Reviewed by GREG KING
Director: Piero Messina
Stars: Juliette Binoche, Lou de Laage, Giorgio Colangeli, Domenico Diele, Antonio Folletto, Corinna Locastro.
This slow moving but lyrical art house drama about a woman who conceals her son’s death from his girlfriend will probably not hold immediate appeal for many audiences.
Loosely based on a play written by Luigi Pindarello, and set in Sicily during a hot summer, The Wait tells the story of Anna (played with great sense of subtlety and poise by Juliette Binoche, from The English Patient, etc) who has just attended the funeral of her son Giuseppe. We don’t know what caused his death. Then she receives a phone call from Jeanne (Lou de Laage), Giuseppe’s estranged girl friend who is hoping for a reconciliation. Jeanne wonders why he hasn’t met her at the airport as he promised. Rather than tell her the truth, Anna invites Jeanne to come and stay at her villa while she waits for him to arrive.
Over the course of the next few days Anna finds herself unable to reveal the truth, instead she gets to know Jeanne and feels closer to Giuseppe. The first encounter between the pair is a little awkward, but eventually develops into a warmer relationship. Will Anna tell Jeanne the truth or will Jeanne learn it herself? And Anna’s actions are patiently watched by her long time friend and caretaker Petro (Giorgio Colangeli), who urges her to tell Jeanne the truth before too long.
The Wait is the debut feature film for Italian filmmaker Piero Messina, who also co-wrote the script with three other writers, and deals with potent themes of death, denial, the pain and anguish of loss, maternal grief, and coping. It is also steeped in religious symbolism. Messina worked as an assistant to Italian director Paolo Sorrentino the visually lush but ultimately dull The Great Beauty, etc), and he has obviously learned a few stylish tricks from his mentor. Everything about the film is meticulously crafted and atmospheric, and the mood is sombre.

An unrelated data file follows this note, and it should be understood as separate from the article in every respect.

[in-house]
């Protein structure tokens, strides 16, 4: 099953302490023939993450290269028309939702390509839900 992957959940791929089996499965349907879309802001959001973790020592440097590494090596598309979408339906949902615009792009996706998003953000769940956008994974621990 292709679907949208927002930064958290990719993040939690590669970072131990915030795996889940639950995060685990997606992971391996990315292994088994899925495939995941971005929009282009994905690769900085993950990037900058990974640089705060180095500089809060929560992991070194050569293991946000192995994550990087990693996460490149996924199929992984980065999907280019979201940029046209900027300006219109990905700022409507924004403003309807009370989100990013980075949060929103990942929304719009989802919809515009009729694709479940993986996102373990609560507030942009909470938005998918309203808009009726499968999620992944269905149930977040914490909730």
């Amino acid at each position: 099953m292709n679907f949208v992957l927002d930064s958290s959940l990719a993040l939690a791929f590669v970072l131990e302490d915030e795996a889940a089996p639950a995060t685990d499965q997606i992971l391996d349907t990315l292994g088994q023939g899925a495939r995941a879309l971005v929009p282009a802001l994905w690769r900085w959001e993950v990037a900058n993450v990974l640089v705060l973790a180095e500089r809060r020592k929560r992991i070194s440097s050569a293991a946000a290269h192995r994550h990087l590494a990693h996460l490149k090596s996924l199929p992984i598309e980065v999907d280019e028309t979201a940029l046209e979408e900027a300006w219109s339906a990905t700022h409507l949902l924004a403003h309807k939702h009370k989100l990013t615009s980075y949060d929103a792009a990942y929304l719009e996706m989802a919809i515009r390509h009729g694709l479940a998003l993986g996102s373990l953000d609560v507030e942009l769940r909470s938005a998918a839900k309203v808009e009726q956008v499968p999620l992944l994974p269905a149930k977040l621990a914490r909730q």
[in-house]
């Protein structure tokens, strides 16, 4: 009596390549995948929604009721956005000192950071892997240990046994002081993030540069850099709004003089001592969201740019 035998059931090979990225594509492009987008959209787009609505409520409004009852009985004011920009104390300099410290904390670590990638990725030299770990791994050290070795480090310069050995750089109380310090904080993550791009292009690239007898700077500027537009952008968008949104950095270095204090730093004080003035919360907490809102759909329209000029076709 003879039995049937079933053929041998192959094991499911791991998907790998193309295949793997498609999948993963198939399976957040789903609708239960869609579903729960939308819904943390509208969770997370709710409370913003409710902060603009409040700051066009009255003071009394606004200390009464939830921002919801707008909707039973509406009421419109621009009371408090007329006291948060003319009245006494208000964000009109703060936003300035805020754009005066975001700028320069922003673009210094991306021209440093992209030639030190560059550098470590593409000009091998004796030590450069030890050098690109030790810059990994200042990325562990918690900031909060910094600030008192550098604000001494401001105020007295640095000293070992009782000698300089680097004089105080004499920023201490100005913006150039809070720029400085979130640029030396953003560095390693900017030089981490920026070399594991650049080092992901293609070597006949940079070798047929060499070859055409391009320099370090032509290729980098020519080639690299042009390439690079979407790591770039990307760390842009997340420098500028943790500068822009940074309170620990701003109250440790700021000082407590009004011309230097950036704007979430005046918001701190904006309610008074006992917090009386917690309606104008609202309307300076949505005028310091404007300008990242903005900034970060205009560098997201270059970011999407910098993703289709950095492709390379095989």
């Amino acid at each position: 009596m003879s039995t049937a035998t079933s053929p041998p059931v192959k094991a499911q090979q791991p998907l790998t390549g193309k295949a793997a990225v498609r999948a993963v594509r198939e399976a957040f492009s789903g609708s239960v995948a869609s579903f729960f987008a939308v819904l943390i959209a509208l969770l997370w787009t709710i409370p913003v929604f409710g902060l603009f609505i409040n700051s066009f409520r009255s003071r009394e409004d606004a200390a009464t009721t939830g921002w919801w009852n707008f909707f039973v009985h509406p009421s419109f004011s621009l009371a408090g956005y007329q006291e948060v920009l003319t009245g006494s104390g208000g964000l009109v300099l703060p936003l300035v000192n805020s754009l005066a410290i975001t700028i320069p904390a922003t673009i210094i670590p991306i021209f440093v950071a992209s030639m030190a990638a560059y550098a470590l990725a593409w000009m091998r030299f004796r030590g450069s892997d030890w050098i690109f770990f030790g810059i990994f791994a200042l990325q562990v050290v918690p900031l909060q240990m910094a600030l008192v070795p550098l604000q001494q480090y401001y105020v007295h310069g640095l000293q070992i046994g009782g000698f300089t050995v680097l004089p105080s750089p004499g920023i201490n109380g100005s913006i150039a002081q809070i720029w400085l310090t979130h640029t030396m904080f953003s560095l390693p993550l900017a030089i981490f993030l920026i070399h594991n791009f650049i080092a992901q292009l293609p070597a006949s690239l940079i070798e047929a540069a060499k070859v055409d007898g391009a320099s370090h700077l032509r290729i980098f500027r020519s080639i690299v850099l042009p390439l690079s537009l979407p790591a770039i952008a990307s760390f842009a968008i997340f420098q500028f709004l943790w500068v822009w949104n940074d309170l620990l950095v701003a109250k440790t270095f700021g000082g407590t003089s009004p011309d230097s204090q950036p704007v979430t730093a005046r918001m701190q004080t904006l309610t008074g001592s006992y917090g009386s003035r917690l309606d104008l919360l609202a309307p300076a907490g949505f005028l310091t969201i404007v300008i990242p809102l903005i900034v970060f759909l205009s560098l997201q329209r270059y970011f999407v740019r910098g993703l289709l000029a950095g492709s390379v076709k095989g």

Messina employs a minimalist style and measured, deliberate pacing that will not be to everyone’s taste. The film is languidly paced with lots of long, static shots and close-ups and lots of dialogue free scenes that somehow speak volumes and infuse the material with an unexpected intimacy.
This leisurely and understated style of filmmaking perfectly matches the long hot days of summer and the agony of waiting for something to happen. But one can’t help feel that The Wait is a short narrative stretched to breaking point at times. The film is undoubtedly beautiful to look at thanks to the seductive widescreen cinematography of Francesca Di Giacomo (The Eternal City, etc), who gives it a stunning visual surface and captures some great images of the Sicilian countryside. And Marco Dentici’s production design for Anne’s villa is elegant.
It is the central performances that will resonate most strongly with audiences. Binoche finds subtle nuances for her Anne as her emotions play out across her face, particularly her guilt at keeping the secret of Giuseppe’s fate. There is an underlying sadness that adds poignancy to her role. For her part de Laage brings a youthful energy and vibrancy to her performance. This is largely a two hander, and Binoche and de Laage click and develop a dynamic that drives the drama to its understated but effective climax.
While The Wait will resonate strongly with some audiences, it may well prove to be something of an empty experience for those without the patience to sit through it.